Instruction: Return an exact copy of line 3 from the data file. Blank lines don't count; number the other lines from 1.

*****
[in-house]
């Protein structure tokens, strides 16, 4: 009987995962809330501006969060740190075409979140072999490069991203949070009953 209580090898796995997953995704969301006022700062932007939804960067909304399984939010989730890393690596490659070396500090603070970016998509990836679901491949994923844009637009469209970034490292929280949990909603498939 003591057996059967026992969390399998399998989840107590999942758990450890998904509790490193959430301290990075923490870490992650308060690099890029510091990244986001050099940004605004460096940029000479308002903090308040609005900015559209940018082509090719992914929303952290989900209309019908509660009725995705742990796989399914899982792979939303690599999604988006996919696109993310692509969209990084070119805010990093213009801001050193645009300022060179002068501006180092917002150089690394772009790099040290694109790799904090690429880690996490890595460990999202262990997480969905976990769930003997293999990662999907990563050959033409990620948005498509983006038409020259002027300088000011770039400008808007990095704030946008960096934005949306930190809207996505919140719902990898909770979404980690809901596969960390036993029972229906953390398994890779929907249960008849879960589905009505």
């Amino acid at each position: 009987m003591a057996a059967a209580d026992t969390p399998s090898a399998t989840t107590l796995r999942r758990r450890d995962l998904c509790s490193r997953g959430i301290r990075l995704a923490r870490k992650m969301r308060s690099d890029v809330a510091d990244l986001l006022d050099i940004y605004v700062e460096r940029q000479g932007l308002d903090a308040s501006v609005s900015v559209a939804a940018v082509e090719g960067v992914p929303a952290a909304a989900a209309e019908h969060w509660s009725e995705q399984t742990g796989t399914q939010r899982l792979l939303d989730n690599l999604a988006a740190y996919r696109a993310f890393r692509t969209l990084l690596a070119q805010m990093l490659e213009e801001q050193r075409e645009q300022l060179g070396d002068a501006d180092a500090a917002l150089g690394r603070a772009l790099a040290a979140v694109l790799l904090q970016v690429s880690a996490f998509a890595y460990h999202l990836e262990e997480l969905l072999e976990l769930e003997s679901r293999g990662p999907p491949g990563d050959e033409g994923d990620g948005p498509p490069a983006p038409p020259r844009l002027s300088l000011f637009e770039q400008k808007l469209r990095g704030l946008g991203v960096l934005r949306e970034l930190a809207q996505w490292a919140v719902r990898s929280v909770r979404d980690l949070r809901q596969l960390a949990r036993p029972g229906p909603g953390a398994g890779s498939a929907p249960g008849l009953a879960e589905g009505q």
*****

């Amino acid at each position: 009987m003591a057996a059967a209580d026992t969390p399998s090898a399998t989840t107590l796995r999942r758990r450890d995962l998904c509790s490193r997953g959430i301290r990075l995704a923490r870490k992650m969301r308060s690099d890029v809330a510091d990244l986001l006022d050099i940004y605004v700062e460096r940029q000479g932007l308002d903090a308040s501006v609005s900015v559209a939804a940018v082509e090719g960067v992914p929303a952290a909304a989900a209309e019908h969060w509660s009725e995705q399984t742990g796989t399914q939010r899982l792979l939303d989730n690599l999604a988006a740190y996919r696109a993310f890393r692509t969209l990084l690596a070119q805010m990093l490659e213009e801001q050193r075409e645009q300022l060179g070396d002068a501006d180092a500090a917002l150089g690394r603070a772009l790099a040290a979140v694109l790799l904090q970016v690429s880690a996490f998509a890595y460990h999202l990836e262990e997480l969905l072999e976990l769930e003997s679901r293999g990662p999907p491949g990563d050959e033409g994923d990620g948005p498509p490069a983006p038409p020259r844009l002027s300088l000011f637009e770039q400008k808007l469209r990095g704030l946008g991203v960096l934005r949306e970034l930190a809207q996505w490292a919140v719902r990898s929280v909770r979404d980690l949070r809901q596969l960390a949990r036993p029972g229906p909603g953390a398994g890779s498939a929907p249960g008849l009953a879960e589905g009505q």